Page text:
Security researchers from Kaspersky have discovered a new variety malware Developed by the DeathStalker hacker group that has been designed to avoid detection on Windows PC.
While the threat actor has been active since at least 2012, DeathStalker first came to the attention of Kaspersky in 2018 due to its distinctive attack characteristics that did not resemble those employed by cybercriminals or state-sponsored hackers. .
The group is known for using a wide range of malware strains and complex distribution chains in its attacks, but the tactics used to evade detection are what really make it stand out.
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Kaspersky discovered DeathStalker's new PowerPepper implant in May of this year while investigating other attacks using the group's PowerShell-based Powersing implant. Since its discovery, the group has developed and implemented new versions of PowerPepper, which also adapted the distribution chains of the malware to achieve new goals.
The new PowerPepper malware is a Windows PowerShell-based in-memory backdoor that has the ability to allow its operators to execute shell commands remotely from a command-and-control (C2) server.
As is the case in DealthStalker's previous work, PowerPepper attempts to evade detection or execution of sandboxes in Windows 10 using various tricks such as detecting mouse movements, filtering a client's MAC addresses, and adapting its flow of execution depending on which antivirus products are on. installed on a target system. . Malware spreads via spear phishing email attachments or via links to documents containing malicious Visual Basic for Applications (VBA) macros that run PowerPepper and gain persistence on infected systems.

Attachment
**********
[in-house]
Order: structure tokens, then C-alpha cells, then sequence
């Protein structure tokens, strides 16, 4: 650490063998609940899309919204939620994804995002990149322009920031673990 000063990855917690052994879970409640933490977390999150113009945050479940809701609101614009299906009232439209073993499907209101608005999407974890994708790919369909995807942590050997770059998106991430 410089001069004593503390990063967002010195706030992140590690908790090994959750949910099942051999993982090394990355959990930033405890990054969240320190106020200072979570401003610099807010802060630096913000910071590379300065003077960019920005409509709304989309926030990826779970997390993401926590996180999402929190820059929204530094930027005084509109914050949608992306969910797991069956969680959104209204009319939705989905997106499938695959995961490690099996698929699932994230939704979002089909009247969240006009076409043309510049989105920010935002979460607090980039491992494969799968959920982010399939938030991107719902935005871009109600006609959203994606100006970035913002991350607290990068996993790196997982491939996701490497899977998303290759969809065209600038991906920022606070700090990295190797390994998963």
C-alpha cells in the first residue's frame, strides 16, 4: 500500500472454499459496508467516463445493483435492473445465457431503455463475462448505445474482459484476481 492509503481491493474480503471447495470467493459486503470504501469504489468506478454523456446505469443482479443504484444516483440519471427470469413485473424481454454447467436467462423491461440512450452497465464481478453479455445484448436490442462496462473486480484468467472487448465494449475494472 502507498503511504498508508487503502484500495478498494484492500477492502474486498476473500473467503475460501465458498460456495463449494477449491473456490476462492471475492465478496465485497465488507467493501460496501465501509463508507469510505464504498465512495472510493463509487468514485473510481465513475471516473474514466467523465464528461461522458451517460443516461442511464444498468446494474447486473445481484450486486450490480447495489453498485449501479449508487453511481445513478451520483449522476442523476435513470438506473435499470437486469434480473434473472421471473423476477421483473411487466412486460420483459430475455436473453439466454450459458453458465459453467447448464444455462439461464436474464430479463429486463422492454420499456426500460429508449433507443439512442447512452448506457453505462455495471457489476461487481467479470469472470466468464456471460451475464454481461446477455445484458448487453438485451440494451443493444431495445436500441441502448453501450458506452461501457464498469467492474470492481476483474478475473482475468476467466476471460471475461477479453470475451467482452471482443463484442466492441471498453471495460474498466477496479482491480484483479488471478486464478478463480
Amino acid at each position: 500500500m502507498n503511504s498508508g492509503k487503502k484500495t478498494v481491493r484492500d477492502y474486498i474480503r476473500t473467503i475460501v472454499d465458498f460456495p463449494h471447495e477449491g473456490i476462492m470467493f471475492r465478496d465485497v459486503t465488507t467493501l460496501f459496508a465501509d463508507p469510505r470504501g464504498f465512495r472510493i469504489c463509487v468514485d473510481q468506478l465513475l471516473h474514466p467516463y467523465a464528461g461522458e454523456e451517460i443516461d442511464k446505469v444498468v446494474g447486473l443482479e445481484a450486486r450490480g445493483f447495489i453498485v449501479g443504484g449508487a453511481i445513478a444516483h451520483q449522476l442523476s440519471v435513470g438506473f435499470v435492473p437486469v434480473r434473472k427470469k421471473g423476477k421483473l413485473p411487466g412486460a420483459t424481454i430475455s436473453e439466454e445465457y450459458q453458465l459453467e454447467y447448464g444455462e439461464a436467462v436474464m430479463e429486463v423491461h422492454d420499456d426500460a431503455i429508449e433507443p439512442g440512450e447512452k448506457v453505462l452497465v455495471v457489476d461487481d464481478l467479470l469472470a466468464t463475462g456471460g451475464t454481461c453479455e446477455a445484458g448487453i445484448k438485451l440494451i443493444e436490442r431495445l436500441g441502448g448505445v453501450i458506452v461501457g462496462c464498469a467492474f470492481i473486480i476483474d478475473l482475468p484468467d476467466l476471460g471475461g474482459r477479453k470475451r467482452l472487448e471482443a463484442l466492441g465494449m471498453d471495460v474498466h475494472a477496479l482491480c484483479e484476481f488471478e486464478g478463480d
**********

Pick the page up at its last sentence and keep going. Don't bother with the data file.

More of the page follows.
PowerPepper also uses a number of delivery chain evasion tricks such as hiding payloads in Word's embedded shape properties, using Windows Compiled HTML (CHM) files as files for malicious files, masking and obfuscating persistent files, hiding payloads within images using steganography, get lost in Windows shell commands translation and execution through a signed binary proxy execution.
Kaspersky's Pierre Delcher provided more information on how PowerPepper communicates with its C2 server in a new report, saying:
“The C2 logic of the implant stands out, which is based on communications via DNS over HTTPS (DoH), using CloudFlare responders. PowerPepper first tries to leverage Microsoft's Excel as a web client to send DoH requests to a C2 server, but it will fall back to the standard PowerShell web client and ultimately to regular DNS communications if messages cannot get through. "
To avoid falling victim to PowerPepper, users should avoid opening attachments or clicking links in emails from unknown senders, as well as enabling macros in documents from unverified sources.